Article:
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Major court decision could clear the way for toxin-spewing US plastics plant: 'I know we're gonna win this battle'

It doesn't end this David-versus-Goliath battle.

It doesn’t end this David-versus-Goliath battle.

Photo Credit: Getty Images

A recent court ruling could pave the way for the construction of the largest plastics plant in the U.S., allowing a chemical giant to produce staggering amounts of cancer-linked pollution in Louisiana.

What's happening?

Grist reported that a recent Louisiana court ruling revived plans for the country's largest plastics manufacturing complex, proposed by the Taiwanese chemical company Formosa Plastics.

If built, the 2,400-acre project could more than triple the cancer risk for some residents of St. James Parish, which has a population of over 19,000. It would also become one of Louisiana's largest producers of planet-warming gases.

Initially, Formosa's permits were struck down after local advocacy groups, including Rise St. James and the Louisiana Bucket Brigade, sued. But now, the appeals court has cleared the way for construction of the $9.4 billion complex along the Mississippi River. The area is already burdened by heavy industrial pollution, earning it the name "Cancer Alley."

Why is this concerning?

Plastics plants release astounding amounts of toxic chemicals linked to cancer and other illnesses. The Formosa facility was permitted to annually release over 800 tons of pollutants like benzene into the air, exacerbating public health issues

The plant would also produce millions of tons of planet-warming pollution per year, equal to the output of more than three coal power plants, per Grist.

Additionally, Formosa has a track record of environmental violations at other facilities. This includes illegal dumping of plastic pellets along the Texas coast and contributing to a major fish die-off in Vietnam in 2016 that harmed millions who rely on fishing incomes.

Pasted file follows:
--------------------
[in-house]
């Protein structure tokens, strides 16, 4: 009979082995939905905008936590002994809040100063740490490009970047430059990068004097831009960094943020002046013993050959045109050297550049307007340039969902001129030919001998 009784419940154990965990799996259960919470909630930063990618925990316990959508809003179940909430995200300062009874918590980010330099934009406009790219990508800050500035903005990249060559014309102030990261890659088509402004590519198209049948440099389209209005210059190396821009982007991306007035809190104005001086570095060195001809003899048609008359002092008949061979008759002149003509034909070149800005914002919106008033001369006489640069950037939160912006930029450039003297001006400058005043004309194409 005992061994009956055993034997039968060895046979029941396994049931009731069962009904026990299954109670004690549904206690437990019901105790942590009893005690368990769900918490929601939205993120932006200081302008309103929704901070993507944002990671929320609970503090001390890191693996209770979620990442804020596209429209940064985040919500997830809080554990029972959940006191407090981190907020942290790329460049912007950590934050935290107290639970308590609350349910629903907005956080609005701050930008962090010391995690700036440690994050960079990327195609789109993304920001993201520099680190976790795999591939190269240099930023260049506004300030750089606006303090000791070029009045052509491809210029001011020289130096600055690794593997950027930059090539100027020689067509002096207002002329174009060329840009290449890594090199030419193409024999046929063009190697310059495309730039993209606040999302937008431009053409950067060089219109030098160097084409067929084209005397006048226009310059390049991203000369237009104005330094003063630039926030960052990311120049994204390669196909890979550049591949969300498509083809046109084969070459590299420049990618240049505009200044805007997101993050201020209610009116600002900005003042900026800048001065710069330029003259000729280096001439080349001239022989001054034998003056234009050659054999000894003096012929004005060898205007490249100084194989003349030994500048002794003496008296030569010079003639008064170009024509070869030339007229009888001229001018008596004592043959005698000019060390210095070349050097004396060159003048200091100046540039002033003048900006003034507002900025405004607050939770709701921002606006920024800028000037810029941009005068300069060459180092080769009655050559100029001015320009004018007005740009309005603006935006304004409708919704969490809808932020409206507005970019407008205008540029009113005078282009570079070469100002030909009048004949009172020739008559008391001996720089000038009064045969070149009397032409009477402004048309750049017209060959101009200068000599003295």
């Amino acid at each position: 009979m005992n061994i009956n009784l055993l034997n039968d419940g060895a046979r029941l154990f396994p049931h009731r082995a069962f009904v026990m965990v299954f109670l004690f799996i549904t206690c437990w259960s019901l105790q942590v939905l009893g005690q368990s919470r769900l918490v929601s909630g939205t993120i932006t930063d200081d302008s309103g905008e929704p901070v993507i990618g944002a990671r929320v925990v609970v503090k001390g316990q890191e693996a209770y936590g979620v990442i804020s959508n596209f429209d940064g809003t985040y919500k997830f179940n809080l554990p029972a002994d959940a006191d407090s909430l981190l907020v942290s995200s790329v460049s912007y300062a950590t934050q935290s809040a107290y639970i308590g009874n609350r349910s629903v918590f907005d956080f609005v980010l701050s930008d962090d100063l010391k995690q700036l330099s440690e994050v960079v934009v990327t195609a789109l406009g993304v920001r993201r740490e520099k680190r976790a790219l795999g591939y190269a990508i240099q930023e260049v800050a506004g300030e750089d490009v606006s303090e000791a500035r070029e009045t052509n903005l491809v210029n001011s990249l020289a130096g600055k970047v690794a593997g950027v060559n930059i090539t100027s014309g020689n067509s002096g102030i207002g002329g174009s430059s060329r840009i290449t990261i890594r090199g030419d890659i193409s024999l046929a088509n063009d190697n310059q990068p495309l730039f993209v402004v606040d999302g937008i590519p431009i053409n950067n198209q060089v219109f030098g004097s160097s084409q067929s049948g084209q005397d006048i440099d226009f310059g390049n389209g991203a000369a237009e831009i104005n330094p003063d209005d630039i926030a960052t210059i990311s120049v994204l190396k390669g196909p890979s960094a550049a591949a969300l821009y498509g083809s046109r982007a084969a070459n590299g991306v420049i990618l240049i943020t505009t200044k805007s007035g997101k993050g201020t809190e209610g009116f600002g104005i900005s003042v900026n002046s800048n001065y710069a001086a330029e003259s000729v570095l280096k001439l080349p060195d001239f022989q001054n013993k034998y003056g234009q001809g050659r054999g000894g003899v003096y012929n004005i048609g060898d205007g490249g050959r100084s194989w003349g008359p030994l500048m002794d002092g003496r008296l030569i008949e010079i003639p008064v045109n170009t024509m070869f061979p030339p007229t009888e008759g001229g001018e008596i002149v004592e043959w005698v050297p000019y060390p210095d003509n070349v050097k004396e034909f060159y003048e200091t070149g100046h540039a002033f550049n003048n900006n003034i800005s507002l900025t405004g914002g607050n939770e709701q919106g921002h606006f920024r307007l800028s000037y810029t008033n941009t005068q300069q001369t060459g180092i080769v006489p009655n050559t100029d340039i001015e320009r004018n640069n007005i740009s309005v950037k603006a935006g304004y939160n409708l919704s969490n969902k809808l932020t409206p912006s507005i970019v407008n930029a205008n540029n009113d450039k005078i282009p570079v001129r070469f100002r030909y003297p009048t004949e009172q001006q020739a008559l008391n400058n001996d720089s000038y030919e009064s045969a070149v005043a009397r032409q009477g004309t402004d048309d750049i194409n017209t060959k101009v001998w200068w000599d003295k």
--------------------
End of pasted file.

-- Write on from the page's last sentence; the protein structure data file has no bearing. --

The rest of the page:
What's being done about this?

While the court ruling is certainly discouraging, it doesn't end this David-versus-Goliath battle. Appeals will continue, as will an ongoing comprehensive environmental review from the Army Corps of Engineers, which could also halt the complex's development.

"I know we're gonna win this battle," said Sharon Lavigne, founder and executive director of Rise St. James, as reported by Grist. "It might take us a little longer, but we are going to win."

Anne Rolfes, head of the Louisiana Bucket Brigade, echoed Lavigne's sentiment: "We are in Louisiana, a state dominated by the petrochemical industry. If I got discouraged when we had setbacks from our government, I would have quit long ago."

Concerned citizens can help by contacting Louisiana legislators and demanding Formosa's permits be revoked. We can also "vote with our wallets" by reducing personal plastic usebringing reusable bags to the grocery store instead of relying on disposable ones, for instance.

With a little creative collaboration, a healthier future remains possible. Every small choice adds up to real change.

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